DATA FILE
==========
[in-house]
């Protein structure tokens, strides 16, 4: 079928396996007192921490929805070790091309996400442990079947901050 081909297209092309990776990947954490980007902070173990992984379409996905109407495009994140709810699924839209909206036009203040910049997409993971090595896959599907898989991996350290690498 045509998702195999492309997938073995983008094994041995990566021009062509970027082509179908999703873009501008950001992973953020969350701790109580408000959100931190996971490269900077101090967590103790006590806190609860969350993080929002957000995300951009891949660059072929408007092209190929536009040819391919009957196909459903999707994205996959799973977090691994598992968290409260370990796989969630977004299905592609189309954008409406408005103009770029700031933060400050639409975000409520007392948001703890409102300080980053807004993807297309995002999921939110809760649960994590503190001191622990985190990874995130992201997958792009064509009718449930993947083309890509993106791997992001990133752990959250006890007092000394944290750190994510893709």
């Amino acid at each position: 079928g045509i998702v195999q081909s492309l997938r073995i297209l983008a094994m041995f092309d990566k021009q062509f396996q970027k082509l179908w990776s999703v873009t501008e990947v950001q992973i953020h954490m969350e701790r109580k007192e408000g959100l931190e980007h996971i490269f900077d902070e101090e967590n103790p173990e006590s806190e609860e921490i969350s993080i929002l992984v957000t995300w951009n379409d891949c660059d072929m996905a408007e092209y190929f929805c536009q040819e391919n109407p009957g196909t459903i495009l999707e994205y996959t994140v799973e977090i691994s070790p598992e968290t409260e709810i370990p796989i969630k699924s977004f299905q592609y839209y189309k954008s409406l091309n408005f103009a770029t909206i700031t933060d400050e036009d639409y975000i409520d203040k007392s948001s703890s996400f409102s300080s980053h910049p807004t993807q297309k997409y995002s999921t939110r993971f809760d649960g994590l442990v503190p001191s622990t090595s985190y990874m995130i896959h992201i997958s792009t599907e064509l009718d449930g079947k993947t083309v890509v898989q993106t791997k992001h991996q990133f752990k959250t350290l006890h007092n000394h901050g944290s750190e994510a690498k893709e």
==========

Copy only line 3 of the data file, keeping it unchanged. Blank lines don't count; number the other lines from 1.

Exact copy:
């Amino acid at each position: 079928g045509i998702v195999q081909s492309l997938r073995i297209l983008a094994m041995f092309d990566k021009q062509f396996q970027k082509l179908w990776s999703v873009t501008e990947v950001q992973i953020h954490m969350e701790r109580k007192e408000g959100l931190e980007h996971i490269f900077d902070e101090e967590n103790p173990e006590s806190e609860e921490i969350s993080i929002l992984v957000t995300w951009n379409d891949c660059d072929m996905a408007e092209y190929f929805c536009q040819e391919n109407p009957g196909t459903i495009l999707e994205y996959t994140v799973e977090i691994s070790p598992e968290t409260e709810i370990p796989i969630k699924s977004f299905q592609y839209y189309k954008s409406l091309n408005f103009a770029t909206i700031t933060d400050e036009d639409y975000i409520d203040k007392s948001s703890s996400f409102s300080s980053h910049p807004t993807q297309k997409y995002s999921t939110r993971f809760d649960g994590l442990v503190p001191s622990t090595s985190y990874m995130i896959h992201i997958s792009t599907e064509l009718d449930g079947k993947t083309v890509v898989q993106t791997k992001h991996q990133f752990k959250t350290l006890h007092n000394h901050g944290s750190e994510a690498k893709e």